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GIP Receptor Antagonist, SKL-14959 Indicated Alteration of the Lipids Metabolism to Catabolism by the Inhibition of Plasma LPL Activity, Resulting in the Suppression of Weight Gain on Diets-Induced Obesity Mice

Authors Nakamura T, Tanimoto H, Okamoto M, Takeuchi M, Tsubamoto Y, Noda H

Received 22 December 2020

Accepted for publication 16 February 2021

Published 9 March 2021 Volume 2021:14 Pages 1095—1105

DOI https://doi.org/10.2147/DMSO.S297353

Checked for plagiarism Yes

Review by Single anonymous peer review

Peer reviewer comments 3

Editor who approved publication: Prof. Dr. Juei-Tang Cheng


Takashi Nakamura, Hitomi Tanimoto, Masayuki Okamoto, Mitsuaki Takeuchi, Yoshiharu Tsubamoto, Hitoshi Noda

Biological Research Group Drug Discovery Laboratories, Sanwa Kagaku Kenkyusho, Mie, Japan

Correspondence: Takashi Nakamura
Sanwa Kagaku Kenkyusho, Biological Research Group Drug Discovery Laboratories, 363 Shiosaki, Hokusei-Cho, Inabe-City, Mie, 511-0406, Japan
Tel +81-594-72-6221
Fax +81-594-72-0071
Email [email protected]

Introduction: Glucose-dependent insulinotropic polypeptide (GIP) plays a crucial role in the regulation of lipid metabolism via lipoprotein lipase (LPL). GIP receptor antagonist, SKL-14959, suppressed the weight gain in the diet-induced obesity model. However, the mechanism is not unclear. Therefore, we aimed to give insight into the reason.
Methods: Mice were divided into three groups of the low-fat diet, high-fat diets mixture with or without SKL-14959 for 151 days, and were monitored body weight and food consumption through the test. Oral glucose tolerance test (OGTT) and insulin tolerance test (ITT) were also performed. After that, blood, liver, muscle and adipose tissue were collected. Blood samples were measured glycosylated hemoglobin A1c (HbA1c), glucose, insulin, GIP level and plasma LPL activity. Triacylglycerol (TG) contents of liver and muscles were also measured. Moreover, a simple correlation analysis was performed.
Results: SKL-14959 suppressed the body weight gain, decreased body mass index (BMI), HbA1c, and fasting glucose level, and trended to decline adipose tissues weight and TG contents compared with the vehicle, and inhibited plasma LPL activity. OGTT and ITT in the SKL-14959 group were not significantly changed relative to the vehicle. Additionally, upon treatment with SKL-14959 treatment, weight gain had weak correlation with lipase activity. Furthermore, lipase activity was associated with the fat mass and not white but red muscle TG contents and liver TG contents were not associated with lipase activity but HbA1c.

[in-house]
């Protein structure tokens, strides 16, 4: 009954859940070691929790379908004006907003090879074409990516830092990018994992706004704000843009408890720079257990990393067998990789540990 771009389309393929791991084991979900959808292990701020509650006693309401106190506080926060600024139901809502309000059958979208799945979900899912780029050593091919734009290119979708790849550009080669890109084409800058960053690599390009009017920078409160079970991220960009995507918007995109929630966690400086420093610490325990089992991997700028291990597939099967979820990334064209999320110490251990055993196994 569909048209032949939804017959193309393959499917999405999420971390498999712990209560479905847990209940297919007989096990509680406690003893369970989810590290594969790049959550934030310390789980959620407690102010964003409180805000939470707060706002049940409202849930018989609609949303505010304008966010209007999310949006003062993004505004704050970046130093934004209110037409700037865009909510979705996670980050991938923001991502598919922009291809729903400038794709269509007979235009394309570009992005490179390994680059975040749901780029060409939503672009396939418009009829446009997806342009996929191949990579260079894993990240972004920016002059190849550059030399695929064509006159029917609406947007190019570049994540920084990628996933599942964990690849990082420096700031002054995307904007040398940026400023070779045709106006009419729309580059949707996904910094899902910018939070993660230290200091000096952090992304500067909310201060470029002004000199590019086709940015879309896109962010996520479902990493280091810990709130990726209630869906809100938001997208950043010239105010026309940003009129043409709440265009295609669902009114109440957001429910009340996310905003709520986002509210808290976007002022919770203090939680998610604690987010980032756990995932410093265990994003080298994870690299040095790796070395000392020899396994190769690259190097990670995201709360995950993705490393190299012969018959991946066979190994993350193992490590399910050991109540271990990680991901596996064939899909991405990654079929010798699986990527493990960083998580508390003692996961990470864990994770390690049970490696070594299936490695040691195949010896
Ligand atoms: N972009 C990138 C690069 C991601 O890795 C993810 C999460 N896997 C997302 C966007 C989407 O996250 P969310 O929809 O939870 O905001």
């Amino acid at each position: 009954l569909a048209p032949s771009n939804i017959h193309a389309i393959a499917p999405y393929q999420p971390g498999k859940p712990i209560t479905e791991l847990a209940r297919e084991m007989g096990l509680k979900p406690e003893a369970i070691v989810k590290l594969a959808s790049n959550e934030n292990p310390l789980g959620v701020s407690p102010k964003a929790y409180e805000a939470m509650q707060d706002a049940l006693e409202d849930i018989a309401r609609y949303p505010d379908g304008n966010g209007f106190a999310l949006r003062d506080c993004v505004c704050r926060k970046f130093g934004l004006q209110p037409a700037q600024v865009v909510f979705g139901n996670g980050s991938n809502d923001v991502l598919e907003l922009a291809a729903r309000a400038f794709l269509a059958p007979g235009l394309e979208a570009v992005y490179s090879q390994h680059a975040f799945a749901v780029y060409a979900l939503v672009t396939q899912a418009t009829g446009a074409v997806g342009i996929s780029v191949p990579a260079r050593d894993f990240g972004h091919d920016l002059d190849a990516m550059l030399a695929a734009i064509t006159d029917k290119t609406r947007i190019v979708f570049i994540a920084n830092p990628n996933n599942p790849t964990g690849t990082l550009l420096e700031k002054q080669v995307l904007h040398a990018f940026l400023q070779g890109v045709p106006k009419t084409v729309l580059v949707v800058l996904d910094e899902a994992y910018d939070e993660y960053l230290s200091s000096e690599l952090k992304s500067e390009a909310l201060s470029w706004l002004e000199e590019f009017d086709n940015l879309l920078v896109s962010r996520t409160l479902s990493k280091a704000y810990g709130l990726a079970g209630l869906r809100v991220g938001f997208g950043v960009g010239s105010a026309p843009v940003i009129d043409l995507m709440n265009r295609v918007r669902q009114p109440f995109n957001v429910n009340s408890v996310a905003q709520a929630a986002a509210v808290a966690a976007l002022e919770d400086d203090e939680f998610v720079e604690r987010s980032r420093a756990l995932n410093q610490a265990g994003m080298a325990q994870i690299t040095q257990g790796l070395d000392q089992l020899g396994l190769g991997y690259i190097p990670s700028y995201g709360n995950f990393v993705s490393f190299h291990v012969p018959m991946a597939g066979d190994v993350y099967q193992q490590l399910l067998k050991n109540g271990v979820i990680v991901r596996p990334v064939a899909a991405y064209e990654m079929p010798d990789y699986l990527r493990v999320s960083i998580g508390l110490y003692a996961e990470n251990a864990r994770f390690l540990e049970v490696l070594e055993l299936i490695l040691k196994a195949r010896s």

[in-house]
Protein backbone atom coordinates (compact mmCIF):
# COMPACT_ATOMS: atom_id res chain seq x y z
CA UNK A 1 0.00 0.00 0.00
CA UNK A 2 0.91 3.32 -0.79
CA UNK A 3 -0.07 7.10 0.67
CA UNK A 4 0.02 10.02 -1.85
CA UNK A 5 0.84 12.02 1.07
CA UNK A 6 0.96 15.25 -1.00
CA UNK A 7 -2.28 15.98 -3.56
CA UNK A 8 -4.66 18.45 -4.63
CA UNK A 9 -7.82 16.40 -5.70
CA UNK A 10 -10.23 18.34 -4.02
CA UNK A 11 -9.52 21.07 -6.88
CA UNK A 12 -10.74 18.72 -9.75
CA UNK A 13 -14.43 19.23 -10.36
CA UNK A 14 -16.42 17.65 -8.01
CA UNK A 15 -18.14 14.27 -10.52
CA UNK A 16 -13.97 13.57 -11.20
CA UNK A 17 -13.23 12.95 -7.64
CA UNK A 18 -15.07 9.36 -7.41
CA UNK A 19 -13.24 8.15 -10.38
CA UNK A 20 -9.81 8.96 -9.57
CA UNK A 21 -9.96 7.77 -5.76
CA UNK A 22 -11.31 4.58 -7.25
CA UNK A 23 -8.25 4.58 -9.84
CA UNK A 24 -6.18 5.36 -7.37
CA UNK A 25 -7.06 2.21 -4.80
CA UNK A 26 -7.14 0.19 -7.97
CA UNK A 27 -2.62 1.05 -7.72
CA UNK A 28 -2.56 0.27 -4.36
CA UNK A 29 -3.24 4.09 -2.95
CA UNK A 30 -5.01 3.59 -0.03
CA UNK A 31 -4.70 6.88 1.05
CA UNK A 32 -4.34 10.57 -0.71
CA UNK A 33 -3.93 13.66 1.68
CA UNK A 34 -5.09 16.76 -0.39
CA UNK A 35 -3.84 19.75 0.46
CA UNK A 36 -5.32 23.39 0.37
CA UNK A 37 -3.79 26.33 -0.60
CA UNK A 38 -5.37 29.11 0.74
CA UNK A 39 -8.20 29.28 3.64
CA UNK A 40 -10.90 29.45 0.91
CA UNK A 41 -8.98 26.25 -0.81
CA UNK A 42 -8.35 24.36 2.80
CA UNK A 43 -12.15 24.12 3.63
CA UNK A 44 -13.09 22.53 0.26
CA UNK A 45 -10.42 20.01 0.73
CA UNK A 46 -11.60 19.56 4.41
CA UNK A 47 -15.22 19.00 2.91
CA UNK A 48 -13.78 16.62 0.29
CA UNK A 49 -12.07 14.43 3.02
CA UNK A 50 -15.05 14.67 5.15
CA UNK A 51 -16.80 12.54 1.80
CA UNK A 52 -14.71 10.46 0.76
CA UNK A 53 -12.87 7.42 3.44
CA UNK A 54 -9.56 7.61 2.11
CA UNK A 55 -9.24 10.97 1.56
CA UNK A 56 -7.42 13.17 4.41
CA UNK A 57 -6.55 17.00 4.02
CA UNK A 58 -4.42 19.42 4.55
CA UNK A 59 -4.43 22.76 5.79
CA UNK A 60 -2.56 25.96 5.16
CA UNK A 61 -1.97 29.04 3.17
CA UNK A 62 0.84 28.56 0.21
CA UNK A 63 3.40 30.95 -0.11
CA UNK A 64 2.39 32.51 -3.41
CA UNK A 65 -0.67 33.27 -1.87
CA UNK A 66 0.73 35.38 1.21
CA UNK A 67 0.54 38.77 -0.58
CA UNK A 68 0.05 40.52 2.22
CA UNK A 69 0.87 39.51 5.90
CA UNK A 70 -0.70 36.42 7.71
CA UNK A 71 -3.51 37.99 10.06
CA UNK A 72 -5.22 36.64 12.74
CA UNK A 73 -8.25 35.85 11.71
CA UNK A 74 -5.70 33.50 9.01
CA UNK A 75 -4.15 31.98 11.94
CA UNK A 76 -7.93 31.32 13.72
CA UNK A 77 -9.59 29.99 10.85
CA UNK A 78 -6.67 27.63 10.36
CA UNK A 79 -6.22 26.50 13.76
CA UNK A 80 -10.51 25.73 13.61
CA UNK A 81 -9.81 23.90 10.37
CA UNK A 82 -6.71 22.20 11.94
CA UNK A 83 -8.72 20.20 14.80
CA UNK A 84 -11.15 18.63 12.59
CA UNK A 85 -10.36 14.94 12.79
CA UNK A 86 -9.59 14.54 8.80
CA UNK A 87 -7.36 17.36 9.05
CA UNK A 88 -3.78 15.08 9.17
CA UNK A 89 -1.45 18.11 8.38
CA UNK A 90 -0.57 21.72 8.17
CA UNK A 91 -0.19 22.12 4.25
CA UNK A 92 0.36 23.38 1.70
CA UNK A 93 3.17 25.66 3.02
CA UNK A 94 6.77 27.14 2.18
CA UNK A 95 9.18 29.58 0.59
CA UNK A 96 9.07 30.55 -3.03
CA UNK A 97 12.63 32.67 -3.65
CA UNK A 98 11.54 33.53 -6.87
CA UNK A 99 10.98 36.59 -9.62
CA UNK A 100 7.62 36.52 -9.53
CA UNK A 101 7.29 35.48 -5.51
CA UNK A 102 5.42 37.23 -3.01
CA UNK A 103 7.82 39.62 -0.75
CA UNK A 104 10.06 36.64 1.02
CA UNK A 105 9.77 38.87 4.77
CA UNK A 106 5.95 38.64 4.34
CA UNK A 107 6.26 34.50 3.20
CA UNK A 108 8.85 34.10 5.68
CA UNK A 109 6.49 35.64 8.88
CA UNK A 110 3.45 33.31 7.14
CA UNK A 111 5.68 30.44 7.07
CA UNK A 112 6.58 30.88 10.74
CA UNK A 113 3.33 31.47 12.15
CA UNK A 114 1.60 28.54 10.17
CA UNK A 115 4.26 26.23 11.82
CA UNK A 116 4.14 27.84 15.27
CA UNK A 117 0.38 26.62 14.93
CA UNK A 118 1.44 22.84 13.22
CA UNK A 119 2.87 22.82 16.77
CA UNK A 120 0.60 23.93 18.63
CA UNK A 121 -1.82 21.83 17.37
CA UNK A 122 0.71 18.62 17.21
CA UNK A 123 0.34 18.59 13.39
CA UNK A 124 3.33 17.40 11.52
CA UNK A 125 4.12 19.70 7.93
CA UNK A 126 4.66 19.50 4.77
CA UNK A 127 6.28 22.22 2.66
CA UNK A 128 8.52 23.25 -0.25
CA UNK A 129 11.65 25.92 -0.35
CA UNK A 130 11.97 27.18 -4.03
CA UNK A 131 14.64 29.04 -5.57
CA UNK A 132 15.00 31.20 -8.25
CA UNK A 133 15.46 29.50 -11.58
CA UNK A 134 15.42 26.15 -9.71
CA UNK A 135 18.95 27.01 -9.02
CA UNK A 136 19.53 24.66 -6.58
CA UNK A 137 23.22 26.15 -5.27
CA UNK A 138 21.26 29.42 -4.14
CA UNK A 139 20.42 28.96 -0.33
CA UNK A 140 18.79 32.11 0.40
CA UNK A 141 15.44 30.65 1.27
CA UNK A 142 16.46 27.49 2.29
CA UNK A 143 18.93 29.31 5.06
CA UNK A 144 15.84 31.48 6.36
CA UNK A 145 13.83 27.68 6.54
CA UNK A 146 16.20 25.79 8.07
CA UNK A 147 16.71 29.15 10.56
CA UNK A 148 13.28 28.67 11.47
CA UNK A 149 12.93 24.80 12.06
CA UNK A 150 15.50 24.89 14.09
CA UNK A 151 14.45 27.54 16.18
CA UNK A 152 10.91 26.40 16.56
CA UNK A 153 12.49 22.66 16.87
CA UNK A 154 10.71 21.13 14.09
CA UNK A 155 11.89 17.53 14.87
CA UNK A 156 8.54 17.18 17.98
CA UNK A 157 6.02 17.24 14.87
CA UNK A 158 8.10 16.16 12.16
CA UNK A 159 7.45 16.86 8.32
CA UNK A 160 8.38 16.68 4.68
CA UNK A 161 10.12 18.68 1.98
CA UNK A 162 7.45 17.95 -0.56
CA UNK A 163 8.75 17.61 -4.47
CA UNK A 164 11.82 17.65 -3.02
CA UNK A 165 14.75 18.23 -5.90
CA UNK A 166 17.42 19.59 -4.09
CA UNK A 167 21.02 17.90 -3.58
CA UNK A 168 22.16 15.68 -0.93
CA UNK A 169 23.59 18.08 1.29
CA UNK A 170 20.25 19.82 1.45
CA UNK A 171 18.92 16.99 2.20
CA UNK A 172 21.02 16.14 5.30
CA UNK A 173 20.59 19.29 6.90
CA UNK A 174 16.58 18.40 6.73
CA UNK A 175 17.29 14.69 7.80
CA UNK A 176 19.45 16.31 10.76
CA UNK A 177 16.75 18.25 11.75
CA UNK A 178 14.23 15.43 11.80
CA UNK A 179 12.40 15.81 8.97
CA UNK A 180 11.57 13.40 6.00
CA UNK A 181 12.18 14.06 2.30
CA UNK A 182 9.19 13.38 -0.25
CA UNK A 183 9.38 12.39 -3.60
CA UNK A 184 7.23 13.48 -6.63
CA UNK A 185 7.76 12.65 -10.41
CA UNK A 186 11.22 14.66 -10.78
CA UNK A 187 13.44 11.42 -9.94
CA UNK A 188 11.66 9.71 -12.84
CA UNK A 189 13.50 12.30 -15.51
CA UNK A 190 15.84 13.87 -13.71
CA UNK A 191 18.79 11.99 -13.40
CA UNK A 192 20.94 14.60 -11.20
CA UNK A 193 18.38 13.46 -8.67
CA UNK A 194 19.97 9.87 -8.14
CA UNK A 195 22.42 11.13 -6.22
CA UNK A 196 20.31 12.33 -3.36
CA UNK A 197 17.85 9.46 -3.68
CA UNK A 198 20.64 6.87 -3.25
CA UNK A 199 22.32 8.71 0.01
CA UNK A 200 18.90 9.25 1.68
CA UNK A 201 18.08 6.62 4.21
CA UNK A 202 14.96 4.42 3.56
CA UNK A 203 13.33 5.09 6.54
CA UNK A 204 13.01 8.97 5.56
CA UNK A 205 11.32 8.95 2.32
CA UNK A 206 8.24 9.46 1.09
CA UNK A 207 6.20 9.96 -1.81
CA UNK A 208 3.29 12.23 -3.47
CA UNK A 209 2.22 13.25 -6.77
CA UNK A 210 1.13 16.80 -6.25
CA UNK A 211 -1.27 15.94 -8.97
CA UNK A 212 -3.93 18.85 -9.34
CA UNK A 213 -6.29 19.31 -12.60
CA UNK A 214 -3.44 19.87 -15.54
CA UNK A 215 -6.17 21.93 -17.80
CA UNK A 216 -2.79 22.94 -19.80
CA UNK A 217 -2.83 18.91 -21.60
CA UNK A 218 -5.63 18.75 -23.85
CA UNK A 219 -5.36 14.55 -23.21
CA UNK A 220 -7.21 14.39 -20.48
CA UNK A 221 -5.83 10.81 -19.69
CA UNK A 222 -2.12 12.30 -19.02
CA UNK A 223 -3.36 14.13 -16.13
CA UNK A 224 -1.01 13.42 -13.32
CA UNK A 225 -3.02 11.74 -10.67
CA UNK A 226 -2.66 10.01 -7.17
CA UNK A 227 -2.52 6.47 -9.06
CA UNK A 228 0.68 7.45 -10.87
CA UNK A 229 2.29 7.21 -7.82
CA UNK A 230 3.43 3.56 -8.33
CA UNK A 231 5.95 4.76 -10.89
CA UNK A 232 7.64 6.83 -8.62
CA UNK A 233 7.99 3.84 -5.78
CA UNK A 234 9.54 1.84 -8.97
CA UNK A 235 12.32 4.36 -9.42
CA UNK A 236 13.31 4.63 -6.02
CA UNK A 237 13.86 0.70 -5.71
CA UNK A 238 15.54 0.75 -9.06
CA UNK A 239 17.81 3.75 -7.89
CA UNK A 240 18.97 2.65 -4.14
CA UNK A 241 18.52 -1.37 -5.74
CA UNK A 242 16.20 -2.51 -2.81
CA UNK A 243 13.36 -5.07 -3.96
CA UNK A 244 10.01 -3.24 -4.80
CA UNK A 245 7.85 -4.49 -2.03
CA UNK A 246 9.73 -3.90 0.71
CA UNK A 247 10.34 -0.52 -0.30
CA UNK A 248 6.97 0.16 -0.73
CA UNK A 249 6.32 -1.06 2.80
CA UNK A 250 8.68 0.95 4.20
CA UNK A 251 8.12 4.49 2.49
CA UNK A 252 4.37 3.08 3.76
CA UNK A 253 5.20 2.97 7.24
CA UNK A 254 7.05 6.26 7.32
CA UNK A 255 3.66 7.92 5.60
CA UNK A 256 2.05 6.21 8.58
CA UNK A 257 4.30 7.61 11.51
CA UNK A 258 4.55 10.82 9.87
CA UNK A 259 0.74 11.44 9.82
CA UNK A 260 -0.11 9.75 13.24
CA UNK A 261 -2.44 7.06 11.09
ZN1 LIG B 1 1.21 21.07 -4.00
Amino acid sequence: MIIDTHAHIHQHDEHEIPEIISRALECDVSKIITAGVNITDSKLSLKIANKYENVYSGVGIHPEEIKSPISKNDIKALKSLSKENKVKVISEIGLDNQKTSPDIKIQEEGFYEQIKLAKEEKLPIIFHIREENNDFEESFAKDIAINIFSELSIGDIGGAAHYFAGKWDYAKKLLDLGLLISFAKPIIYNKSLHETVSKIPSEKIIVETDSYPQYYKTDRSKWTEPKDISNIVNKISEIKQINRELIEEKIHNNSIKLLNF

In Conclusion: SKL-14959 might direct lipids metabolism to catabolism by inhibition of plasma LPL activity, resulting in the suppression of weight gain on diets-induced obesity mice.

Keywords: GIP, GIP receptor antagonist, anti-obesity, lipase activity, lipid metabolism

Introduction

Overweight and obesity are defined as abnormal or excessive fat accumulation that may impair health, and it recently has been a common issue in developed countries as well as the developing world.1 People who have obesity, compared to those with a normal or healthy weight, are at increased risks for many serious diseases and health conditions, including mortality, type 2 diabetes, insulin resistance, hypertension, dyslipidemia, cardiovascular disease, cancer, and sleep apnea and breathing problems.2